Today, we are announcing the release of Anchore Enterprise 5.5, the fifth in our regular minor monthly releases. There are a number of improvements to GUI performance, multi-tenancy support and AnchoreCTL but with the uncertainty at NVD continuing, the main news is updates to our feed drivers which help customers adapt to the current situation at NIST.

The NIST NVD interruption and backlog 

A few weeks ago, Anchore alerted the security community to the changes at the National Vulnerability Database (NVD) run by the US National Institute of Standards and Technology (NIST). As of February 18th, there was a massive decline in the number of records published with metadata such as severity and CVSS records. Less publicized but no less problematic has been that the service availability of the API that enables access to NVD records has also been erratic during the same period.  

While the uncertainty around NVD continues and recognizing that it continues to be a federally mandated data source (e.g., within FedRAMP), Anchore has updated its drivers to give customers flexibility in how they interact with its data. 

In a typical Anchore Enterprise deployment, NVD data has served two functions. The first is a catalog of CVEs that can be correlated with advisories from other vendors to help provide more context around an issue. The second is as a matching source of last resort for surfacing vulnerabilities where no other vulnerability data exists. This often comes with a caveat that the expansiveness of the NVD database means there is variable data quality which can lead to false positives.

See it in action!

To see the latest features in action, please join our webinar “Adapting to the new normal at NVD with Anchore Vulnerability Feed” on May 7th at 10am PT/1pm EST. Register Now.

Improvements to the Anchore Vulnerability Feed Service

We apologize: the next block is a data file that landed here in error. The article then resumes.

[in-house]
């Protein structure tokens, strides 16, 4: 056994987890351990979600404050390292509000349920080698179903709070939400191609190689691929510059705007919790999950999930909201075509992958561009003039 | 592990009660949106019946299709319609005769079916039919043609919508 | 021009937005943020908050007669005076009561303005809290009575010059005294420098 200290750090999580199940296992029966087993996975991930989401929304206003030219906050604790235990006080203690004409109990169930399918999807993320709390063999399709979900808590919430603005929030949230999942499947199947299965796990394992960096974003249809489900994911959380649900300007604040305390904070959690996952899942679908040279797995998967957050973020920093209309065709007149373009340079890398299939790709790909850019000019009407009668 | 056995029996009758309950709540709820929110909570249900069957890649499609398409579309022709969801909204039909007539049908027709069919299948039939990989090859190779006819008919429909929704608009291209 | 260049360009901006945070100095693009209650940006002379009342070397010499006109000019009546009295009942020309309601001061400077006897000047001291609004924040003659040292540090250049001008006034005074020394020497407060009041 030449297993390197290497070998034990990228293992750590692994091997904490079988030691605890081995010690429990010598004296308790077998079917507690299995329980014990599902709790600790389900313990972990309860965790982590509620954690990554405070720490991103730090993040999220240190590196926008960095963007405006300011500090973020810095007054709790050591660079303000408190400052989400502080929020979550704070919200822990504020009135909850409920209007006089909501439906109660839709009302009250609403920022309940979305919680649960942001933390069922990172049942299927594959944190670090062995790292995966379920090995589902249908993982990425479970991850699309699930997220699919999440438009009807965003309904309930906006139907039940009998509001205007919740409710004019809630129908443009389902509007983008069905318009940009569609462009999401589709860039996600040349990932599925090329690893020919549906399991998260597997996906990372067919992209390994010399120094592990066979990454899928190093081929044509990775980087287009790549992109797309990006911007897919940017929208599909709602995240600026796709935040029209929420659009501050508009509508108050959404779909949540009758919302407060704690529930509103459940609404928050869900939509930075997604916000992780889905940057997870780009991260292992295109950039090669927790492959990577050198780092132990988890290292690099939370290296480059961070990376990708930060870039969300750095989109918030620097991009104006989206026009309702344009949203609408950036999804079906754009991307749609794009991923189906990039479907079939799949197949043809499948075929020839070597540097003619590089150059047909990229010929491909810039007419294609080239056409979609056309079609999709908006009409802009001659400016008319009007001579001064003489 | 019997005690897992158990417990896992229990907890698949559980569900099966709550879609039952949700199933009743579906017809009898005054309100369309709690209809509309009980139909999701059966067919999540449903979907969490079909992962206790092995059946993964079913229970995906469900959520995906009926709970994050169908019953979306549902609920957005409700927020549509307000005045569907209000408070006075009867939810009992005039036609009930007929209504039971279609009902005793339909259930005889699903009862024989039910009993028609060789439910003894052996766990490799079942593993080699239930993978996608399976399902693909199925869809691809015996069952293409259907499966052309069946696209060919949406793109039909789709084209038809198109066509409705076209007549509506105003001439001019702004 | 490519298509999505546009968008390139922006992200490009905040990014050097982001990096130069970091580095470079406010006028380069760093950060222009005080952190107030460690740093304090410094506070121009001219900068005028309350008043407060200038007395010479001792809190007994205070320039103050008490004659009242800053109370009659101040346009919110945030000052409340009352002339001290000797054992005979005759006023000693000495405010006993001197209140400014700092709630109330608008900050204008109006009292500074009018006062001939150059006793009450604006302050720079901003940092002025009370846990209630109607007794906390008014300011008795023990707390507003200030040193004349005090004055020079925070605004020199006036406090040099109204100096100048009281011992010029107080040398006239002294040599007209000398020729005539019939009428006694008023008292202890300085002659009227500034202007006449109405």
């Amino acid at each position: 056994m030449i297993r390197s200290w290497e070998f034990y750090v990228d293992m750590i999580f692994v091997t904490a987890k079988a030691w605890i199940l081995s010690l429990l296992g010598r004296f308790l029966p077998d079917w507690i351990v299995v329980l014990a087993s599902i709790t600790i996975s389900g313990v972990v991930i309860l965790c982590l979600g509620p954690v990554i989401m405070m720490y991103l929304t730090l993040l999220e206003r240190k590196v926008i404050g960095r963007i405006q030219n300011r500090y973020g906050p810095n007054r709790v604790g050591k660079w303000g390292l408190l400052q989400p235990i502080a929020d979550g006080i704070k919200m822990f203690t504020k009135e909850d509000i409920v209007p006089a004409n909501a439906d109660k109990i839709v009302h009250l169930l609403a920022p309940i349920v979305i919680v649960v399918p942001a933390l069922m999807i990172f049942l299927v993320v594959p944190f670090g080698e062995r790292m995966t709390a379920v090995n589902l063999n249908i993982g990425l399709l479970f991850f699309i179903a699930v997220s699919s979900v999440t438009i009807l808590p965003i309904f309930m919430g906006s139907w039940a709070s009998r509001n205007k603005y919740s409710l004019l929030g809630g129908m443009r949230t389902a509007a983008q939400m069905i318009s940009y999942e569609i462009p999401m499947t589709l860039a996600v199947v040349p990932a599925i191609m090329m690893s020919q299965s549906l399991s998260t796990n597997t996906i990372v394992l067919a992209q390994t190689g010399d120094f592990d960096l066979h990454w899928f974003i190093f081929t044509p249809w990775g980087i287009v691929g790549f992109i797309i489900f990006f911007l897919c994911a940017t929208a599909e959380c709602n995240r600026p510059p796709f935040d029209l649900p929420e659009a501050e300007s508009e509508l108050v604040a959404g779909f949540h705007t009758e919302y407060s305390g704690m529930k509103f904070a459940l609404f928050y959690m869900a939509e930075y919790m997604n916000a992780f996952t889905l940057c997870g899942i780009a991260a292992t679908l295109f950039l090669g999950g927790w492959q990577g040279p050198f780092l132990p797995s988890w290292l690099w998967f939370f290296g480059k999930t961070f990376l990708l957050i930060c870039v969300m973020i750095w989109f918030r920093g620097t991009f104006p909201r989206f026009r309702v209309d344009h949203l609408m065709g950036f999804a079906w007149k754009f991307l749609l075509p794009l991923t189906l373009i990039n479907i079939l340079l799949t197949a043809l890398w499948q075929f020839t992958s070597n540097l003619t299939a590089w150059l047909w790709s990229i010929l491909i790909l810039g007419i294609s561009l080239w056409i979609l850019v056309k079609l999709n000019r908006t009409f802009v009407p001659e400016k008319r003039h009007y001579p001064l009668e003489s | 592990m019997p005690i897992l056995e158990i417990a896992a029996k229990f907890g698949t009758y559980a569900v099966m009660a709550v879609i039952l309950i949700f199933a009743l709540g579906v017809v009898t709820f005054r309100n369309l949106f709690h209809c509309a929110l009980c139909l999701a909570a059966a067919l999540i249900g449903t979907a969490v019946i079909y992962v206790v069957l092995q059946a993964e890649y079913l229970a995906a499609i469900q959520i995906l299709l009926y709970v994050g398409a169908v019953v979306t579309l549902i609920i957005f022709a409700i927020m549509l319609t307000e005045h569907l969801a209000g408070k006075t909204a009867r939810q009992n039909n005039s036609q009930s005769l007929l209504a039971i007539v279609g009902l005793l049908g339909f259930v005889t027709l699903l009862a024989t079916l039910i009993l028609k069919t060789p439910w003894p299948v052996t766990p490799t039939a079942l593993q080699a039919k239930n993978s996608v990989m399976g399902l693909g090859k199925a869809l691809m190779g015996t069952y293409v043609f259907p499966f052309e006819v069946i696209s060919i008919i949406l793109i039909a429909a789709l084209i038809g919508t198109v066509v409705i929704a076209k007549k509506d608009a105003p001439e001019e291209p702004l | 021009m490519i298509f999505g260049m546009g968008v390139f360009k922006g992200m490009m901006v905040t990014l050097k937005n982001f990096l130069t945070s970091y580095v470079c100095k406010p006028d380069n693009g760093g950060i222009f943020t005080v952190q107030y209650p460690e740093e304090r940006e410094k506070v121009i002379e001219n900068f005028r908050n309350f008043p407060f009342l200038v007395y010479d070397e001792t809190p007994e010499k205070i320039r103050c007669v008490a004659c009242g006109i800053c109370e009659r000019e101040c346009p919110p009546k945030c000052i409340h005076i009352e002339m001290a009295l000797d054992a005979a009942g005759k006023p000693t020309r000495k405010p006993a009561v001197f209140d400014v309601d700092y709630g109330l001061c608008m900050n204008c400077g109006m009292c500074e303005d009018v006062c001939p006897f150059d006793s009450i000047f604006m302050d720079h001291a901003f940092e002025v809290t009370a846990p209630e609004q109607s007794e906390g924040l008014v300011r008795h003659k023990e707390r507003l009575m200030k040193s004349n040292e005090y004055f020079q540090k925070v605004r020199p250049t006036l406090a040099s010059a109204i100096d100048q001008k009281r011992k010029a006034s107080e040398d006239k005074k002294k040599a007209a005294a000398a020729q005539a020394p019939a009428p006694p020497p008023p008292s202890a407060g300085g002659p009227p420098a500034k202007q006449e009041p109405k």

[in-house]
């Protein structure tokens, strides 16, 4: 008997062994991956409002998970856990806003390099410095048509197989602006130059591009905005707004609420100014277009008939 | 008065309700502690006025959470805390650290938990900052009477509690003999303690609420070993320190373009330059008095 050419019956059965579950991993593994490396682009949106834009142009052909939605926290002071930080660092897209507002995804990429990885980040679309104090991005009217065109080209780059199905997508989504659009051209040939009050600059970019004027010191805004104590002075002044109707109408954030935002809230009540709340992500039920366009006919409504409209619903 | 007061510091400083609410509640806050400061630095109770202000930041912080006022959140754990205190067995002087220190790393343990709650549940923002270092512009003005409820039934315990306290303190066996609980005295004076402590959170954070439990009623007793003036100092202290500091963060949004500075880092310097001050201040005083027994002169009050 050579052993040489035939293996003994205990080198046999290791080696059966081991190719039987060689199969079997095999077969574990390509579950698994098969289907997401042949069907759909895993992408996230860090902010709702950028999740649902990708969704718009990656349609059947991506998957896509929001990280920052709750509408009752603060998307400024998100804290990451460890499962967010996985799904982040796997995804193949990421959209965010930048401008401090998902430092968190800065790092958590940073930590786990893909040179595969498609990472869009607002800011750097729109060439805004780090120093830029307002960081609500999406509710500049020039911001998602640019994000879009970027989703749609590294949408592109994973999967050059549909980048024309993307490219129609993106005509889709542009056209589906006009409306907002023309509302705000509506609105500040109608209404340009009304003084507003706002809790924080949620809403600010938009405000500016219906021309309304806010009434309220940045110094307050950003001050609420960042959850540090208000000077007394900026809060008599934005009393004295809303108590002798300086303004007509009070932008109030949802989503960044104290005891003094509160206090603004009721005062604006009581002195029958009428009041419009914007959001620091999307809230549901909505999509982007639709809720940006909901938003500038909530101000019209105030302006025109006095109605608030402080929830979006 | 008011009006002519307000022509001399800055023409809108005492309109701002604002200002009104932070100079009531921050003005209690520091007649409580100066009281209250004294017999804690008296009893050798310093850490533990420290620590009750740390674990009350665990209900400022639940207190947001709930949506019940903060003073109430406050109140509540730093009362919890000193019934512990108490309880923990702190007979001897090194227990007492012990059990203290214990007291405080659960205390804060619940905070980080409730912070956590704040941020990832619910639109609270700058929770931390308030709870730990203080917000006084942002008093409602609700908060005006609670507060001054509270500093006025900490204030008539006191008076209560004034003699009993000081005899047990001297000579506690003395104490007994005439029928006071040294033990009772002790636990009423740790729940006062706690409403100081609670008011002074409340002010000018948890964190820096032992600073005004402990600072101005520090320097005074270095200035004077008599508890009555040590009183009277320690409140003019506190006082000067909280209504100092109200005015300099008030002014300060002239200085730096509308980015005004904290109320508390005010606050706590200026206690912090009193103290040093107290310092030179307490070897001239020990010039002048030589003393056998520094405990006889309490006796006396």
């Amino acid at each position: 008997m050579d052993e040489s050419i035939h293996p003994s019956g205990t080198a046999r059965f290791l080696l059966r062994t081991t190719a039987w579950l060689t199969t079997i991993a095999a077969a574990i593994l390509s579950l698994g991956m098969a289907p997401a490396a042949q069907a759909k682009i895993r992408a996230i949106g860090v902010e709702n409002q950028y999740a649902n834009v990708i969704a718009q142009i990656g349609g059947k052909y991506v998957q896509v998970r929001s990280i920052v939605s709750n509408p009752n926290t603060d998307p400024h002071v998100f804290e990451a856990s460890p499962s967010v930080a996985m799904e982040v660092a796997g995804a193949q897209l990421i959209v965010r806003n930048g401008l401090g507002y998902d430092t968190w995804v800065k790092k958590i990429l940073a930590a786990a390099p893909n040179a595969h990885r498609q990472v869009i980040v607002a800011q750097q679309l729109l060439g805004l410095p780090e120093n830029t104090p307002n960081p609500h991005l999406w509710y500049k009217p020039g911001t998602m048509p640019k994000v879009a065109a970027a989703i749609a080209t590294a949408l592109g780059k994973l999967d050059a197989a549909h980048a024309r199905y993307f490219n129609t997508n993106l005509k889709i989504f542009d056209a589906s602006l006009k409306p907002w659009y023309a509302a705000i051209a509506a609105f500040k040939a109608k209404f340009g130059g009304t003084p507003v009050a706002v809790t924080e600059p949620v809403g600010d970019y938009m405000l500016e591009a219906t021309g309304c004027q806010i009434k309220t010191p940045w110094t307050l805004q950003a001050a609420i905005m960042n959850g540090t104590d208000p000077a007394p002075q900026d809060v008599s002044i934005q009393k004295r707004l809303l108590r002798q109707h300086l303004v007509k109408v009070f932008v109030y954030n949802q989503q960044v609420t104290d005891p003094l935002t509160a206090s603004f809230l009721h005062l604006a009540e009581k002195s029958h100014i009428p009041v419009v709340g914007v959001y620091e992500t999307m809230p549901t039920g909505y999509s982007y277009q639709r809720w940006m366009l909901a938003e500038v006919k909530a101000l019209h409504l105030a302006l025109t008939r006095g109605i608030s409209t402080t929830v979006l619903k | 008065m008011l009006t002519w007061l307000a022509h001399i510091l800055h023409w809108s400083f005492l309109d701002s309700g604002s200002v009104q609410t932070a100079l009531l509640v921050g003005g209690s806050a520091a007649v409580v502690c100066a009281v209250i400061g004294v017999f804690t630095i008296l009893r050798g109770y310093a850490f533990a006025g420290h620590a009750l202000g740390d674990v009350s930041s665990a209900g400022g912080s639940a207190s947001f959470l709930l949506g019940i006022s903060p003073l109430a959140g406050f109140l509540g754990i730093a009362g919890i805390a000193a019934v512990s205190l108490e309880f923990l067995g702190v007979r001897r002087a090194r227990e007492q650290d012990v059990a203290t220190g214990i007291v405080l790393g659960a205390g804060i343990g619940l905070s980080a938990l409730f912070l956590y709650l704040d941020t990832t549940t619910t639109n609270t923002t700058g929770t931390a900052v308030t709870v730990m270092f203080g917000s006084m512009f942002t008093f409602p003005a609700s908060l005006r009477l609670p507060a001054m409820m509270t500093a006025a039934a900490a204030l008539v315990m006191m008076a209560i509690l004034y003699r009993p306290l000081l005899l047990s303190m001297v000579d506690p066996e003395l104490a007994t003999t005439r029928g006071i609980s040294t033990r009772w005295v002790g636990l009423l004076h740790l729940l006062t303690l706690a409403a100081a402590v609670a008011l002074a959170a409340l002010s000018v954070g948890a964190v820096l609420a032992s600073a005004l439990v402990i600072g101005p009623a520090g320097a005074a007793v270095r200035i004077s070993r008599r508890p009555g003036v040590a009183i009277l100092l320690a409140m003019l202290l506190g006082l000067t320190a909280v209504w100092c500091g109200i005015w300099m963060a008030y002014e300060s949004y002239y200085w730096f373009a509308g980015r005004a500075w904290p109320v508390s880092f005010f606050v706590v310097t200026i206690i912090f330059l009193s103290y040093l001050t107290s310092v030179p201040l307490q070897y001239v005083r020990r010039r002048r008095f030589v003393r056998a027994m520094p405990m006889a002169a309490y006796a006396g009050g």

The Exclusion feed

Anchore released its own Vulnerability Feed with v4.1 which provided an ‘Exclusion Feed’ to avoid NVD false positives by preventing matches against vulnerability records that were known to be inaccurate. 

As of v5.5, we have extended the Anchore Vulnerability Feed service to provide two additional data features. 

Simplify network management with 3rd party vulnerability feed 

The first is the ability to download a copy of 3rd party vulnerability feed data sets, including NVD, directly from Anchore, so that transient service availability issues don’t generate alerts. This simplifies network management by only requiring one firewall rule to be created to enable the retrieval of any vulnerability data for use with Anchore Enterprise. This proxy-mode is the default in 5.5 for the majority of feeds but customers who want to continue to benefit from autonomous operations that don’t rely on Anchore and contact NVD and other vendor endpoints directly can continue to use the direct-mode as before.

Enriched data

The second change is that Anchore is continuing to add new CVE records from the NVD database that customers use while providing Enriched Data to the records, specifically for CPE information which helps map affected versions. While Anchore can’t provide NVD severity or CVSS records, which by definition have to be provided by NVD themselves, these records and metadata will continue to allow customers to reference CVEs. This data is available by default in the proxy-mode mentioned above or as a configuration option with the Direct Mode.

How it works

For the 3rd party vulnerability data, Anchore is running the same feed service software that customers would run in their local site which periodically retrieves the data from all of its available sources and structures the data into a format ready to be downloaded by customers. Using the existing feed drivers in their local feed service (NVD, GitHub, etc) customers download the entire database in one atomic operation. This contrasts with the API based approach in the direct-mode which means that individual records are retrieved one at a time which can take time. This can be enabled on a driver-by-driver basis. 

For the enriched data, Anchore is running a service which looks for new CVE records from other upstream sources, for example the CVE5 database hosted by MITRE and custom data added by Anchore engineers. The database tables that host the NVD records are then populated with these CVE updates. CPE data is sourced from vendor records (e.g., Red Hat Security Advisories) and added to the NVD records to enable matching logic.

Looking forward

Throughout the year, we will be looking to make additional improvements to the Anchore Vulnerability Feed to help customers not just navigate through the uncertainty at NVD but reduce their false positive and false negative count in general.

See it in action!

Join our webinar Adapting to the new normal at NVD with Anchore Vulnerability Feed.
May 7th at 10am PT/1pm EST